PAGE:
In recent years, computer systems have gained increasing importance in safety-related control systems. The software has a major influence upon the safety of machinery and protective equipment in this respect. Complex sequence control is increasingly being performed exclusively by software, the tasks performed by hardware being relegated to the background. Over the past ten years, the BG Institute for Occupational Safety (BIA) has, in the course of a number of studies into the principles of programmable electronic control and safety systems, gathered experience in the area of safety software. These studies all indicate that the style of programming has a decisive influence upon the facility for maintenance and testing of control software. Since few studies are currently being performed into the use of programming languages in safety technology, the project is of major importance for current safety technology.
Literature surveys and individual analyses were performed to define language concepts, strengths and weaknesses and limits of the language subsets of the programming languages ADA, BASIC, C, C++, FORTRAN, MODULA-2 and PASCAL, and assembler. Following a study into the general aspects of programming and of individual programming languages, general rules were first drawn up for programming. Specific rules were then drawn up for each of the above programming languages, together with the reasons for them. Information gained from the literature and from day-to-day experience was incorporated here into the guideline. Some controller manufacturers have already employed these rules in work on current projects.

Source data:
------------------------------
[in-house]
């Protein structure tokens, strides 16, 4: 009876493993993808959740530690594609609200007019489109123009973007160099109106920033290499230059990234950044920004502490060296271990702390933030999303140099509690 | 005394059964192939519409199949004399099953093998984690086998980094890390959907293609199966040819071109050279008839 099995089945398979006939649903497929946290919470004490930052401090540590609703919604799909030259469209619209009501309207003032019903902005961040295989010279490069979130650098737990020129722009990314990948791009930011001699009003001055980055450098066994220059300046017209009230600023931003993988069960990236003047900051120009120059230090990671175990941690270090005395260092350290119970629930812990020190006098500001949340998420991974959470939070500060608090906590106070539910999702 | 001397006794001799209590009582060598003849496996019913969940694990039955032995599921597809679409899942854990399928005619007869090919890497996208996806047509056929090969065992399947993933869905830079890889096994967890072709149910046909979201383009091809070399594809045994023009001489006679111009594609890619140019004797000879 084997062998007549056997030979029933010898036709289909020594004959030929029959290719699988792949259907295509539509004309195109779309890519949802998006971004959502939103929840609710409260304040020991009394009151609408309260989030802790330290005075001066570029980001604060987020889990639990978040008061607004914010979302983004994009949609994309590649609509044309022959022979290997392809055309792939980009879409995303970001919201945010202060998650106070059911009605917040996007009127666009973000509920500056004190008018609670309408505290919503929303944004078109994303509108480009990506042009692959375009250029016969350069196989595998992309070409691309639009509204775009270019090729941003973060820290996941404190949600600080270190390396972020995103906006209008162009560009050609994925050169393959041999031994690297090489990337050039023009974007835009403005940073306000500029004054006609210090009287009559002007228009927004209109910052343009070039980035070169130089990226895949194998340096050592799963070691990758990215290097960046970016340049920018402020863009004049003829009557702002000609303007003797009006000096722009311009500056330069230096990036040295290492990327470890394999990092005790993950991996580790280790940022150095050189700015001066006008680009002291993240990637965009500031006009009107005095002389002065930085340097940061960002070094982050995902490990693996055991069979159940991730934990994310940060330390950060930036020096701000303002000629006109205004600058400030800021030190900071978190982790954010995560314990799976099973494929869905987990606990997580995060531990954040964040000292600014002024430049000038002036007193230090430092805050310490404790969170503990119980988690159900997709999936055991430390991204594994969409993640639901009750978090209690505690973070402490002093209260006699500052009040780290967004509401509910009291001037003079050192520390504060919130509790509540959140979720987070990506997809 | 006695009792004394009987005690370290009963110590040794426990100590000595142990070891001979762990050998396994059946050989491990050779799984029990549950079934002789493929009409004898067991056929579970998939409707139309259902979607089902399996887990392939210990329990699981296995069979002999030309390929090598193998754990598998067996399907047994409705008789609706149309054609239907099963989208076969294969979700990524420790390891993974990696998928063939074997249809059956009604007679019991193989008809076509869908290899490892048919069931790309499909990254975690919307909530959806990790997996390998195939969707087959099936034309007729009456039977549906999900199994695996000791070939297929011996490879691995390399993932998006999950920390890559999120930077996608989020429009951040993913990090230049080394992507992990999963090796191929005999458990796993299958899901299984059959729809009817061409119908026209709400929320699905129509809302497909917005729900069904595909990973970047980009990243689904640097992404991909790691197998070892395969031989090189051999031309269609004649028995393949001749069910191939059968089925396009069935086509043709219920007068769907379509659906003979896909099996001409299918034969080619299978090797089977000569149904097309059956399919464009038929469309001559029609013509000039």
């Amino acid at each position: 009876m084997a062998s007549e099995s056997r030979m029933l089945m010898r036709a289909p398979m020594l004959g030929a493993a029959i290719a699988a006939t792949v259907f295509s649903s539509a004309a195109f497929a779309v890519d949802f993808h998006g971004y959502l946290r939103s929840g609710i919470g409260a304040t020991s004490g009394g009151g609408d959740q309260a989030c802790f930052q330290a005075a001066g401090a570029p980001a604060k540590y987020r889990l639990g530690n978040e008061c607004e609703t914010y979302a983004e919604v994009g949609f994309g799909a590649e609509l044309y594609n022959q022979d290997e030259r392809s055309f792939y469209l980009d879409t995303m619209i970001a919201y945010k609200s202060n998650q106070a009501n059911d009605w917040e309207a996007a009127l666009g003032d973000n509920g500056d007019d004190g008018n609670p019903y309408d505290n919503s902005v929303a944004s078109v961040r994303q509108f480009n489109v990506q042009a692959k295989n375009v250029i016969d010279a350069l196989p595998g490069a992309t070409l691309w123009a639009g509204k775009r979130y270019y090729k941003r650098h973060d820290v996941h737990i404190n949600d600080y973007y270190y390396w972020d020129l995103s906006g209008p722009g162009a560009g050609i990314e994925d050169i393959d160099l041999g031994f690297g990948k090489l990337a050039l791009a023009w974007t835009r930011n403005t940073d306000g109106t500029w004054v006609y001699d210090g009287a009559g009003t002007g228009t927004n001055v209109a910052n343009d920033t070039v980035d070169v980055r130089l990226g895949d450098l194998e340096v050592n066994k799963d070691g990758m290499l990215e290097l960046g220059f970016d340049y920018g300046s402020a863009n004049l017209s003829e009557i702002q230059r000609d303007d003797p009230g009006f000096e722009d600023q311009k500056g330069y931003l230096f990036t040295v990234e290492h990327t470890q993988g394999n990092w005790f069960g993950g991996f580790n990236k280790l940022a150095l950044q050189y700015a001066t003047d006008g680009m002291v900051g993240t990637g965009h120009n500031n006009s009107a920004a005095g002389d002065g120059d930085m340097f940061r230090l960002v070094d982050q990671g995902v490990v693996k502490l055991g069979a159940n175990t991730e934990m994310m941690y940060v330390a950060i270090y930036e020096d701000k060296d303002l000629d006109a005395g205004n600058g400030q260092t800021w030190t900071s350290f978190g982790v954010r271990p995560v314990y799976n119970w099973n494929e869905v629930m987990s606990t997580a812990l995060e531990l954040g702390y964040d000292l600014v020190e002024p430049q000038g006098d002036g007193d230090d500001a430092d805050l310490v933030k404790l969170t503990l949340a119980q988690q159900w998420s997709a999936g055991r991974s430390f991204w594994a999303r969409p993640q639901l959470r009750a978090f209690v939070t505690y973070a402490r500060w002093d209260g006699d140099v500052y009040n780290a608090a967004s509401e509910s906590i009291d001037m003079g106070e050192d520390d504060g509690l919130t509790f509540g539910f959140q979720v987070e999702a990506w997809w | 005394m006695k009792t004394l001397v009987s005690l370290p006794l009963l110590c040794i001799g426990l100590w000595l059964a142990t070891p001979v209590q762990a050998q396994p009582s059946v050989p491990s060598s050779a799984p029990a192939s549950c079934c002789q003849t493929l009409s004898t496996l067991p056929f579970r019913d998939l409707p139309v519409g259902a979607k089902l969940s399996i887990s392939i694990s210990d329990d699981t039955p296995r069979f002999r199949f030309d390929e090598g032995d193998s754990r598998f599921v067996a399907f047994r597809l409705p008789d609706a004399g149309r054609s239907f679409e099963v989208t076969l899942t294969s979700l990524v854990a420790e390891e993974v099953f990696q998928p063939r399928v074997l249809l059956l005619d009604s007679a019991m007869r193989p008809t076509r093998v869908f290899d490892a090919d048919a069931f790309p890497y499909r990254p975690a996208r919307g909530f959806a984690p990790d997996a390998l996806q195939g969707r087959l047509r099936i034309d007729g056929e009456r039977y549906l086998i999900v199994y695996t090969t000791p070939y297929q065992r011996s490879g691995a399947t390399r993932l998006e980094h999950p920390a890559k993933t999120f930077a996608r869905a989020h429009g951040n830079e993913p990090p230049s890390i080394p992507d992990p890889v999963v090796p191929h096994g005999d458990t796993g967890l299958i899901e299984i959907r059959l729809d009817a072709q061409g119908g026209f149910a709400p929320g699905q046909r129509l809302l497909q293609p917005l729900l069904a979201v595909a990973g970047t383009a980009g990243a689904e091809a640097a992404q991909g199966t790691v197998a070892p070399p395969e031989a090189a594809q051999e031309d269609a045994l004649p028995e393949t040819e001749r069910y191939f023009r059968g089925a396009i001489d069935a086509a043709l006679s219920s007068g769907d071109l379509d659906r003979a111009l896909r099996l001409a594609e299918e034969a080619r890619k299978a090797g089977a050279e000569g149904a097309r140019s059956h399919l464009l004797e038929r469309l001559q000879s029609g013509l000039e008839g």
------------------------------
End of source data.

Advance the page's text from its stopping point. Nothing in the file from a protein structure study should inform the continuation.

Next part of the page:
Rules for the use of programming languages in safety applications were drawn up for ADA, C, C++, FORTRAN, MODULA-2, PASCAL and BASIC, and for assembler. These rules were published both in book form and as articles in periodicals. The rules are categorized according to the semantics of the respective programming languages, and contain numerous examples for practical implementation. In addition to the rules specific to each language, the publications contain general rules for the programming of safety-related applications. The publication represents the first example of a comprehensive work on this subject.
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Sicherheitstechnik, MaschinensicherheitDescription, key words:
programming languages, subsets, assembler, C, C++, FORTRAN, MODULA-2, PASCAL, BASIC, ADA, programming guidelines, strengths and weaknesses of programming languages